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Financial Services Law Insights and Observations

Connecticut becomes fifth state to enact comprehensive privacy legislation

Privacy/Cyber Risk & Data Security State Issues State Legislation Connecticut Consumer Protection

Privacy, Cyber Risk & Data Security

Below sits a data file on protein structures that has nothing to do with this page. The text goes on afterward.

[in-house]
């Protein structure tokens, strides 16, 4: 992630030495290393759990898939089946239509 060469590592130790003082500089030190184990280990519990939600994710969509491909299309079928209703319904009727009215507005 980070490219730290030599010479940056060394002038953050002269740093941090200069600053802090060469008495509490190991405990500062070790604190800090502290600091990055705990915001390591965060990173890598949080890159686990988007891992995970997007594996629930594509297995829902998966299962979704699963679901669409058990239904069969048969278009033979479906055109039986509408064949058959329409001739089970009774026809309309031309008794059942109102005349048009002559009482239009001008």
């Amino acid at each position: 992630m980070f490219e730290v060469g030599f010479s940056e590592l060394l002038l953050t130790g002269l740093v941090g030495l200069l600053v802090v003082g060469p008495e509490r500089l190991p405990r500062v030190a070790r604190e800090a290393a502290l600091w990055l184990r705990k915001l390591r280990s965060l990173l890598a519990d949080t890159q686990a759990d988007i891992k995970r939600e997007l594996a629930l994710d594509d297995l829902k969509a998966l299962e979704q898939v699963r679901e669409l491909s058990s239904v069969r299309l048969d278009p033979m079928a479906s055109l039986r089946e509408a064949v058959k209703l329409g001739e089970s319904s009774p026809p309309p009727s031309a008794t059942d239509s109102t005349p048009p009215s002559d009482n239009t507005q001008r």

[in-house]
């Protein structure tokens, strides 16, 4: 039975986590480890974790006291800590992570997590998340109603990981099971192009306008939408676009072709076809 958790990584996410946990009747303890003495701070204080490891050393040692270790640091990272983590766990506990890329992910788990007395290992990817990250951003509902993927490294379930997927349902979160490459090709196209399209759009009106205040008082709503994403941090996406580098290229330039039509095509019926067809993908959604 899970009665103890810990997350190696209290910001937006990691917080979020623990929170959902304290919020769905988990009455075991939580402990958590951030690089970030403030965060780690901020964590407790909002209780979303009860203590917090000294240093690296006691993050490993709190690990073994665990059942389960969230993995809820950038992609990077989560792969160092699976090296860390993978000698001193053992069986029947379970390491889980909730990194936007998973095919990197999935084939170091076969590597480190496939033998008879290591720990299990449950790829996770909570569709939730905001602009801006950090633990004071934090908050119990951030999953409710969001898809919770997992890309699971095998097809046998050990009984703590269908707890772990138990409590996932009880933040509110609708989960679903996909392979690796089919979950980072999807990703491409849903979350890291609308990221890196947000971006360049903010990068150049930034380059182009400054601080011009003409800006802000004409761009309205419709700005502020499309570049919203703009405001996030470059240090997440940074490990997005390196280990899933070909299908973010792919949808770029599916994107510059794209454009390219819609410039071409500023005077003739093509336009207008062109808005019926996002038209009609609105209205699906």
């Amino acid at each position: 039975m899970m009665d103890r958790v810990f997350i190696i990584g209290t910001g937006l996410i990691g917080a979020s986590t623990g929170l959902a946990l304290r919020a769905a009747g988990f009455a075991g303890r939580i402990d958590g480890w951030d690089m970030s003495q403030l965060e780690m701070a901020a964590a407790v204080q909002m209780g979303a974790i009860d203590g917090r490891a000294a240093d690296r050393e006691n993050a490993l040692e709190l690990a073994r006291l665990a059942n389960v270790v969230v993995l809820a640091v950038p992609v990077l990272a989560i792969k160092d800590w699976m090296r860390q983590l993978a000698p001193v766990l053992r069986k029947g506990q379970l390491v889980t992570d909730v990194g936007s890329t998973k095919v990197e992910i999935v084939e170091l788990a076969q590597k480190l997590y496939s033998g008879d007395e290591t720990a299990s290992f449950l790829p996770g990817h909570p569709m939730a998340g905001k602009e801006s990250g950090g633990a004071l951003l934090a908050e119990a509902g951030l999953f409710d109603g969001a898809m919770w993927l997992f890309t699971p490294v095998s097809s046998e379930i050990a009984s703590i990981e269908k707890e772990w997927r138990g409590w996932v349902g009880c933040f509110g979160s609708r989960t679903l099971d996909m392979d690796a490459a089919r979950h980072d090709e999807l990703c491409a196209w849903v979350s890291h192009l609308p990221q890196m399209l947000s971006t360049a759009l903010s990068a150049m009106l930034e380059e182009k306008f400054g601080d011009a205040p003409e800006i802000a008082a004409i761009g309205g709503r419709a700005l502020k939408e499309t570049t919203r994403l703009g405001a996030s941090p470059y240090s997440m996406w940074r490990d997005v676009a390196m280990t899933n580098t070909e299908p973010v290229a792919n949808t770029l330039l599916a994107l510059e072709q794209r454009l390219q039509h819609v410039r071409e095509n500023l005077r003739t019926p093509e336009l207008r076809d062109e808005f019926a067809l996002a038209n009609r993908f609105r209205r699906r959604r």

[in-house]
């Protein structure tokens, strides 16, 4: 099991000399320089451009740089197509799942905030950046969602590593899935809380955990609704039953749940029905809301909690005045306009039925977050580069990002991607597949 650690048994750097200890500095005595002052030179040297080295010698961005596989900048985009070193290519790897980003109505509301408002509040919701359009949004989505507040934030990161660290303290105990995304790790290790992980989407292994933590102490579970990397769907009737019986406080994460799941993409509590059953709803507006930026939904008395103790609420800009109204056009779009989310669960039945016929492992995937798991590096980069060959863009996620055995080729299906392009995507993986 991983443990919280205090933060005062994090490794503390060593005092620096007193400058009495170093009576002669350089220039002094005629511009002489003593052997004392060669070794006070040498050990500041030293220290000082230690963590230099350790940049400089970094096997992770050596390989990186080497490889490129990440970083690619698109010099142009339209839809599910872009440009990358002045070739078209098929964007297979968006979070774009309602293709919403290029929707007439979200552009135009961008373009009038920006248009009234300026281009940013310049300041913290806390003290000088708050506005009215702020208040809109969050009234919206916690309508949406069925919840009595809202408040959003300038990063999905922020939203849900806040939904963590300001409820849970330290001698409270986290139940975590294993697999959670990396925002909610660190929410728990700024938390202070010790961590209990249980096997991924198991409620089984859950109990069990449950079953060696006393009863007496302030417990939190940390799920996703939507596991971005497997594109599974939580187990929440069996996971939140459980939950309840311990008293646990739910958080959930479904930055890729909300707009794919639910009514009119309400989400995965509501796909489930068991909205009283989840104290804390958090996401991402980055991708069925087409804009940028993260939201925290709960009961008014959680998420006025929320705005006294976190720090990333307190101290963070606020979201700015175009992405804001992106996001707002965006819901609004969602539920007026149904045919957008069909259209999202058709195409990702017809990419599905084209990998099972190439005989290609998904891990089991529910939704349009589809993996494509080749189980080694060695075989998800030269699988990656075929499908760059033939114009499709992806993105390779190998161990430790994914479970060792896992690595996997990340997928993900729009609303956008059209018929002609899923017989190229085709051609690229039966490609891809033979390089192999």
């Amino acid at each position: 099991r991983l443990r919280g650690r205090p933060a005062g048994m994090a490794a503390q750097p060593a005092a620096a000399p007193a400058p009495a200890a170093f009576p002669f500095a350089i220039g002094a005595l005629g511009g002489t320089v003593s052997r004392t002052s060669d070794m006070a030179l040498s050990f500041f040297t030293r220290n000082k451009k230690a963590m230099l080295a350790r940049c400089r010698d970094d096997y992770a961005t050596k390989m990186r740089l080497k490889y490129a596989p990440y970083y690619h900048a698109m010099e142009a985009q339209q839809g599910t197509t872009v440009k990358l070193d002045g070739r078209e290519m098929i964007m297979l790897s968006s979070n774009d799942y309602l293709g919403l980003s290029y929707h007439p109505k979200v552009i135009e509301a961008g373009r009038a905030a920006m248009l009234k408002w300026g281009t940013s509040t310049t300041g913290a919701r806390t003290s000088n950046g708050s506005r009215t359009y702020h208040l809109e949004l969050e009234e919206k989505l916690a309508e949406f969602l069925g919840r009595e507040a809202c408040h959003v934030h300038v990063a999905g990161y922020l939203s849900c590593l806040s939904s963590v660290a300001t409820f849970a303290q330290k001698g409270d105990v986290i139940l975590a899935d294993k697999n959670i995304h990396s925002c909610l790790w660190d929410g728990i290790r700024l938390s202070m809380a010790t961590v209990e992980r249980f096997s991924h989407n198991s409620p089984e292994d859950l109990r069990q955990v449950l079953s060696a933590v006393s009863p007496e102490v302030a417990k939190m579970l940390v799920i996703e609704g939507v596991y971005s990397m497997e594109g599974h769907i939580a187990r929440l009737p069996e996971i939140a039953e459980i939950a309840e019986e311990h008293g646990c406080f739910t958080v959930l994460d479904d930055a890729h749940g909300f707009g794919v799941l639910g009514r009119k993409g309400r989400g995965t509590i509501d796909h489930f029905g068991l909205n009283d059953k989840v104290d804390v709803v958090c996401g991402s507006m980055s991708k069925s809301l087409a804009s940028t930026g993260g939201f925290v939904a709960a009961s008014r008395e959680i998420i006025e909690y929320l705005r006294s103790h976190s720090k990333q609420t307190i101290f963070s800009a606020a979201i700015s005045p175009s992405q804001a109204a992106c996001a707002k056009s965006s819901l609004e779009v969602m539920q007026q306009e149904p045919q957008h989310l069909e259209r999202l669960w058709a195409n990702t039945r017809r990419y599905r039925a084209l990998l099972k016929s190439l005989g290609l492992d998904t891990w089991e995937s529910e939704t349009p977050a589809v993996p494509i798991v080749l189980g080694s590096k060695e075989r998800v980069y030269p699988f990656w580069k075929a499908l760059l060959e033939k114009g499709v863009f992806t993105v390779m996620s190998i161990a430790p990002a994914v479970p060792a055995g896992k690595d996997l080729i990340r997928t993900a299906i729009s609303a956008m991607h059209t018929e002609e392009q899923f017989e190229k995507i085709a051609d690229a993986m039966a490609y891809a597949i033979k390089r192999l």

On May 10, the Connecticut governor signed SB 6, establishing a framework for controlling and processing consumers’ personal data in the state. Connecticut is now the fifth state in the nation to enact comprehensive consumer privacy measures, following California, Colorado, Virginia, and Utah (covered by Buckley Special Alerts here and here and InfoBytes here and here). As previously covered by InfoBytes, Connecticut consumers will have the right to, among other things, (i) confirm whether their personal data is being processed and access their data; (ii) correct inaccuracies; (iii) delete their data; (iv) obtain a copy of personal data processed by a controller; and (v) opt out of the processing of their data for targeted advertising, the sale of their data, or profiling to assist solely automated decisions. The Act also outlines data controller responsibilities, including a requirement that controllers must respond to consumers’ requests free of charge within 45 days unless extenuating circumstances arise. The Act also limits the collection of personal data “to what is adequate, relevant and reasonably necessary in relation to the purposes for which such data is processed, as disclosed to the consumer,” and requires controllers to implement data security protection practices “appropriate to the volume and nature of the personal data at issue” and conduct data protection assessments for processing activities that present a heightened risk of harm to consumers. While the Act explicitly prohibits its use as a basis for a private right of action, it does grant the state attorney general exclusive authority to enforce the law. Additionally, upon discovering a potential violation of the Act, the attorney general must give the controller or processor written notice and 60 days to cure the alleged violation before the attorney general can file suit. The Act takes effect July 1, 2023.

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